Mascot World Cup From Year to Year - The existence of a mascot is considered to enliven an event could even give good luck. The use of the mascot is now widespread by always being used on every sporting event in the world, such as the World Cup and the Olympics as part of the promotion of the sporting event..
Here are the mascots used in the World Cup from year to year
1. Willy (World Cup 1996)
Willie, the 1966 FIFA World Cup mascot, is the first FIFA World Cup mascot, and one of the first mascots to be featured with one major sports competition. World Cup Willie is a lion, a typical symbol of the United Kingdom, wearing a Union Jack shirt with the word "WORLD CUP" which means World Cup.
2. Juanito (World Cup 1970)
Juanito is described as a man who uses Mexican national team uniform and a sombrero that reads "Mexico 70".
3. Tip and Tap (World Cup 1974)
Tip and Tap is a pair of german boys who wear german uniforms with the letters WM (Weltmeisterschaft, World Cup, World Cup) and number 74.
4. Gauchito (World Cup 1978)
Gauchito's mascot of this World Cup official, a boy wearing an Argentinian costume. Its head (with the word ARGENTINA '78), neckerchief and whip worn reflects the gaucho community (one of the regions in argentina).
5. Naranjto (World Cup 1982)
Naranjito is an orange, a typical fruit in Spain, wearing a uniform from the host national team. His name comes from naranja, Spanish for oranges, and a little "-ito" ending.
6. Pique (World Cup 1986)
Pique is a jalapeño pepper that is characteristic of Mexican cuisine, with a mustache and a Coltote sombrero. He is depicted using a colored outfit that is the color of the Mexican soccer team. The name "Pique" comes from the Spanish word picante, which in Indonesian means peppers and spicy sauce.
7. Ciao (World Cup 1990)
Ciao is a human form of sticks where the head is a sphere and the color is Italian flag. The word "ciao" is an Italian word sapan.
8. Striker (World Cup 1994)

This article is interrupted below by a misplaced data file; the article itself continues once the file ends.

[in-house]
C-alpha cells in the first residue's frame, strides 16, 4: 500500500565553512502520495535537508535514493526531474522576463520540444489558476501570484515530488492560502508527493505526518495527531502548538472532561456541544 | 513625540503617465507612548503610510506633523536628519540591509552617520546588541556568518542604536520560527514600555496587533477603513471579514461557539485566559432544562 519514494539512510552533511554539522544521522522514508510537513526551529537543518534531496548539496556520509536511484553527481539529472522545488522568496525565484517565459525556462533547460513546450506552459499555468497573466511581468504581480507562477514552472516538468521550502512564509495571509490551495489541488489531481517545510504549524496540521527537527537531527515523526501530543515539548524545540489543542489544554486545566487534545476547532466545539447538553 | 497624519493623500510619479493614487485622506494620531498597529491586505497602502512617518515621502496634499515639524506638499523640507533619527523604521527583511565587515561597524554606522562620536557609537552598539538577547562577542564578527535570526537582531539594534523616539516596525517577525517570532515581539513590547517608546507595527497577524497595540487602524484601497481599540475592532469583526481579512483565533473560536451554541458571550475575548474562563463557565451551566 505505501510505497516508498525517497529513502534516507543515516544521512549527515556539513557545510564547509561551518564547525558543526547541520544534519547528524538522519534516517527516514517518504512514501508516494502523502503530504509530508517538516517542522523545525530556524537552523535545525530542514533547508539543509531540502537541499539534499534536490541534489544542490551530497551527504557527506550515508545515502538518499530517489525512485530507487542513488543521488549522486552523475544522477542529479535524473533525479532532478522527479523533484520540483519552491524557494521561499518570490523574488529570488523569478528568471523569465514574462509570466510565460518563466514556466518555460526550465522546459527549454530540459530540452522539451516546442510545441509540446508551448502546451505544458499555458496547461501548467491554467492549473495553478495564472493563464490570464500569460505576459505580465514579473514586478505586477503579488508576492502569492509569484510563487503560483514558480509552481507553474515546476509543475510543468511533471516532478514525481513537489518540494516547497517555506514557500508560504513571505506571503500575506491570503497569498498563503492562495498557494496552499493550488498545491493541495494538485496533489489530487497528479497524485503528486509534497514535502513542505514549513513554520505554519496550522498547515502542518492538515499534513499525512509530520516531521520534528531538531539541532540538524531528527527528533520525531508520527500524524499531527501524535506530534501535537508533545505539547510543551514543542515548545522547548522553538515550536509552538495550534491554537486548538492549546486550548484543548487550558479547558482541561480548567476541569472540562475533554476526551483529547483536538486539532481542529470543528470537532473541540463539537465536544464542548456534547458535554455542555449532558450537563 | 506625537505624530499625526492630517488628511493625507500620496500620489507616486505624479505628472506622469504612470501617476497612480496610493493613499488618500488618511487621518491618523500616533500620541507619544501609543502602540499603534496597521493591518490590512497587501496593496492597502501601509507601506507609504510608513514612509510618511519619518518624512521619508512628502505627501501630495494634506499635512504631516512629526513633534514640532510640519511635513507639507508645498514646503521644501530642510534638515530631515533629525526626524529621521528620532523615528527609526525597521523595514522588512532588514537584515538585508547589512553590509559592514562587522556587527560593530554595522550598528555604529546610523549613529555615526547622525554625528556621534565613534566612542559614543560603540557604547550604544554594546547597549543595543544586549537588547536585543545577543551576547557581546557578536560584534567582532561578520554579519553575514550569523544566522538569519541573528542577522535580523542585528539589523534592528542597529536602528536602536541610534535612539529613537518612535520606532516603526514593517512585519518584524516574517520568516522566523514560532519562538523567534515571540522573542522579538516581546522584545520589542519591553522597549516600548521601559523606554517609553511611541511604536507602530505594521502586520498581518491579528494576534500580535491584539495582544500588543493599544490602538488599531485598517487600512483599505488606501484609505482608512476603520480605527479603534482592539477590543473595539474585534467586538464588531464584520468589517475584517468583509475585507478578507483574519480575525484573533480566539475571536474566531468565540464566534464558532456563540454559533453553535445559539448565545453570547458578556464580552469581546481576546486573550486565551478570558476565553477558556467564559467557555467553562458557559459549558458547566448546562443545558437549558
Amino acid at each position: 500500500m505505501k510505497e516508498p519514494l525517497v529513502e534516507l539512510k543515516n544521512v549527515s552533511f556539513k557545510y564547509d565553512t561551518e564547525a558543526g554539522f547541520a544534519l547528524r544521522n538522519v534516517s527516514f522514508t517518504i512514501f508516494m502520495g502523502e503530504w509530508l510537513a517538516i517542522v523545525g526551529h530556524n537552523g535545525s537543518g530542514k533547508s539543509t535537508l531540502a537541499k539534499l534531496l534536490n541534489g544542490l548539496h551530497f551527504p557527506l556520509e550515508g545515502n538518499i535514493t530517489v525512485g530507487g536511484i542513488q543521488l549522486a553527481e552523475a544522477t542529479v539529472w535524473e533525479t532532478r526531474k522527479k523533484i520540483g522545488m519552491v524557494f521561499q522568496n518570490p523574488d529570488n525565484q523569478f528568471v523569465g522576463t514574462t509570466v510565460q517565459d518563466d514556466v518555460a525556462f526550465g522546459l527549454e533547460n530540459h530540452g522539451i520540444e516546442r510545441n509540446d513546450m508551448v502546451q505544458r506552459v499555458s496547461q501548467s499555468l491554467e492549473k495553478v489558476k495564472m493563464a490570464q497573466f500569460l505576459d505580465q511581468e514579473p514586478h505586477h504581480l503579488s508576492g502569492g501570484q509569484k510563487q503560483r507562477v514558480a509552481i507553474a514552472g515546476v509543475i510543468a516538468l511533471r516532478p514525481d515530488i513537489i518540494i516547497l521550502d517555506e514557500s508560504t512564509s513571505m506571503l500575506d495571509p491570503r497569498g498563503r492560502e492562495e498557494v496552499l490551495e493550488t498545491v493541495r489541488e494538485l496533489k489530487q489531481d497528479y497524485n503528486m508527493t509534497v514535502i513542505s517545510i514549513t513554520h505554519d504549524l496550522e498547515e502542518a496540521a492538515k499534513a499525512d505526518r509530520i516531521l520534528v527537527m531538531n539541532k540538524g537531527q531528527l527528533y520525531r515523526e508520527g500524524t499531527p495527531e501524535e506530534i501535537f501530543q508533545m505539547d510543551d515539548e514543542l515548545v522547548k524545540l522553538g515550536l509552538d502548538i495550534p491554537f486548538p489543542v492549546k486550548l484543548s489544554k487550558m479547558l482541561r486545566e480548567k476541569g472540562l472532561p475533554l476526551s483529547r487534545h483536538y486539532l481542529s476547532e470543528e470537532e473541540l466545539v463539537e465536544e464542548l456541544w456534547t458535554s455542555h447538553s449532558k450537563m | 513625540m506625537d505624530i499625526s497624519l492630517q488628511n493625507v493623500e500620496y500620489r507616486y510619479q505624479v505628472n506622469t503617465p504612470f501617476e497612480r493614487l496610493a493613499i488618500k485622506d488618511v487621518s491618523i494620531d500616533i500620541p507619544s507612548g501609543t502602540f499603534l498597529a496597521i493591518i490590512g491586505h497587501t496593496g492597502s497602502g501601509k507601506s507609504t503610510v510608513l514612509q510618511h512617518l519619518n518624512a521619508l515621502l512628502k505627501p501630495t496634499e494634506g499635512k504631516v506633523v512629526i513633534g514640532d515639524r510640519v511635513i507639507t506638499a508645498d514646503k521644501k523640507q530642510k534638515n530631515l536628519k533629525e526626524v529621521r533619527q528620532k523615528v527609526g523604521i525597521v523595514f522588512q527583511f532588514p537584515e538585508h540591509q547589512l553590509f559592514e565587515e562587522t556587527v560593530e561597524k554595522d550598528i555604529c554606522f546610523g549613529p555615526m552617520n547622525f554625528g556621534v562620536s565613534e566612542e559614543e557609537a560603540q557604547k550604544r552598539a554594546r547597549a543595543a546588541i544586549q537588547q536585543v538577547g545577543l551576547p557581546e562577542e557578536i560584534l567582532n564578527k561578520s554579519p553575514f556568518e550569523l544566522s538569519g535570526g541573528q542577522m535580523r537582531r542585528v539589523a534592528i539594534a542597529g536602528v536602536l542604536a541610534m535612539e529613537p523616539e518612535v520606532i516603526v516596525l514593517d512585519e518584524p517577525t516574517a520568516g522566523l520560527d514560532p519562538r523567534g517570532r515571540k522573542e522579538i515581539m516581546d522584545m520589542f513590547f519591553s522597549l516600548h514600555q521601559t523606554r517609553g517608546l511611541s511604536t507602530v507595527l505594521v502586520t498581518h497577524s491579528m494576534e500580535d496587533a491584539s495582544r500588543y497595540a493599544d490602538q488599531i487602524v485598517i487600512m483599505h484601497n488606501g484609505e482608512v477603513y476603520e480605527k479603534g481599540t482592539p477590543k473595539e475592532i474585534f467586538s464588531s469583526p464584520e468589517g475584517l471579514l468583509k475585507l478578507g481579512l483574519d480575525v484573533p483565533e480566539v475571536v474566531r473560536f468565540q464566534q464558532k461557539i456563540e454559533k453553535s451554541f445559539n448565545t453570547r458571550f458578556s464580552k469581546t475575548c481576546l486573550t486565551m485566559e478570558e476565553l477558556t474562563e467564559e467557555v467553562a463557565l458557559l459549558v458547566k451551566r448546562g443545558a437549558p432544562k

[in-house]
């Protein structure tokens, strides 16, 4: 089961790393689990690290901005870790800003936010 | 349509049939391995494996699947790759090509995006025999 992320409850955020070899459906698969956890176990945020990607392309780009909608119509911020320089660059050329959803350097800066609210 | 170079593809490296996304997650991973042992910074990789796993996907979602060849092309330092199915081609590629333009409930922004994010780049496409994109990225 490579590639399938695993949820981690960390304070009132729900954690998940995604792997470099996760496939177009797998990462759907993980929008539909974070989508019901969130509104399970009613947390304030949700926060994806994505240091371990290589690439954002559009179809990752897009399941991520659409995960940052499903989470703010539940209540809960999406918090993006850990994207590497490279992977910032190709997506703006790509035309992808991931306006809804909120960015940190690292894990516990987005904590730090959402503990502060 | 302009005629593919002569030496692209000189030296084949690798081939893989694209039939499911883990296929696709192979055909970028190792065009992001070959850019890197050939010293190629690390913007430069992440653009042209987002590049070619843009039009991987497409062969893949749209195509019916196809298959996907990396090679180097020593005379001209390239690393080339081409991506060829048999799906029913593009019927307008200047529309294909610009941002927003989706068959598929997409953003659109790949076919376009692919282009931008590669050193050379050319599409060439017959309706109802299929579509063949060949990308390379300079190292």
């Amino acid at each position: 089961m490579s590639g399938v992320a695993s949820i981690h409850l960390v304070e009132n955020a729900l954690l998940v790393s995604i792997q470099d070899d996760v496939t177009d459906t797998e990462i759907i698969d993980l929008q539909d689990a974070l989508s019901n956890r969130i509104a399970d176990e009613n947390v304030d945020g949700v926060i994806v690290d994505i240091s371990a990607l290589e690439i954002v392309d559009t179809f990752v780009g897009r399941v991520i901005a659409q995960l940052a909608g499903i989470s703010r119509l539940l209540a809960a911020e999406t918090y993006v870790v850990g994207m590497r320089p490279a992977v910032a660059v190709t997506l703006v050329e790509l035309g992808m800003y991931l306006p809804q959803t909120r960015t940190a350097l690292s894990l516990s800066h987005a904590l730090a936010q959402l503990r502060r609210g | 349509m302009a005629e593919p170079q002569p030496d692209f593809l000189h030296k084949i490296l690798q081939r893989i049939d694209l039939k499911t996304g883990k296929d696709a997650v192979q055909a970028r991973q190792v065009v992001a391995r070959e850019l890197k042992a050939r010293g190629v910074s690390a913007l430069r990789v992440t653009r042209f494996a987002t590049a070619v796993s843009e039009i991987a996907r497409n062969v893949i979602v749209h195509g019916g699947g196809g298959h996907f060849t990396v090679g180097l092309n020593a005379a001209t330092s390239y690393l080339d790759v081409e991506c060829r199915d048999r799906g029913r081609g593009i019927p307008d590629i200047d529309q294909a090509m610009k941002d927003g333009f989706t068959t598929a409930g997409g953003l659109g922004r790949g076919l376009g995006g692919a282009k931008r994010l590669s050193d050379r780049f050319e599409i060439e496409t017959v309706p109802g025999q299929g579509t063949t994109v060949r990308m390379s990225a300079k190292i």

The official edition of the World Cup is called Striker, which is described as a dog wearing a white T-shirt with red sleeves that read "USA 94", and blue shorts. The colors white, red, and blue are the colors of the flag of the United States. He is also depicted wearing white socks with red hues and black soccer shoes.
9. Footix (World Cup 1998)
The official edition of the World Cup is called "Footix", which is described as a poultry, which is one of the national symbols of host country host France, wearing blue clothing, which is a national team football uniform, "FRANCE 98" in the chest. Its fur is red, and is portrayed holding the official FIFA World Cup in 1998.
10. The Spheriks (World Cup 2002)
The Spheriks Trio consists of Ato who is the coach and Kaz & Nik who is a player, this South-Japan world cup mascot is in the form of fictional creatures and colored orange, purple, and blue futuristic.
11. Goleo and Pille (World Cup 2006)
Goleo, and Pille are the official mascots of the 2006 FIFA World Cup in Germany. Goleo is a lion, and always performs with his partner, Pille, a talking ball. Goleo was wearing soccer outfit with his back number 06 written on his shirt, and he was not wearing pants. The Goleo costume is made by Jim Henson company, priced around € 250,000. Pille's name comes from a pill, a German word, which is an everyday term for soccer.
12. Zakumi (World Cup 2010)
Zakumi is the name of the 2010 World Cup mascot to be held in South Africa. Zakumi is a leopard with greenish eccentric hair, Zakumi was born on June 16, 1994 which coincided with a youth day in South Africa. In 2010 Zakumi will be 16 years old, which will be celebrated globally with world cup titles 2010. Zakumi's name comes from the word "Za", the code for South Africa, and "kumi", a word meaning ten in various African languages. Zakumi is wearing a green and yellow costume (gold), which is also the color of South African team uniform dominance.
14. Fuleco (World Cup 2014)
Fuleco is an armadillo that protects itself from predators by rolling up like a ball, chosen as the official mascot by FIFA at an event organized by the local organizing committee in September 2012. The mascot was chosen from 47 designs made by six Brazilian agents after market research showing its appeal to the main audience of children aged 5-12 years.
15. Zabivaka (World Cup 2018)
Zabivaka. Its name is taken from Russian which means "The Goalman" This mascot was chosen according to the results of Russian public opinion polls. Of the millions of voters who voted online, on the FIFA page in 2016, 53 percent chose this Wolf. Zabivaka was elected by defeating other candidates, namely Tigers (27 percent) and Cats (20 percent).
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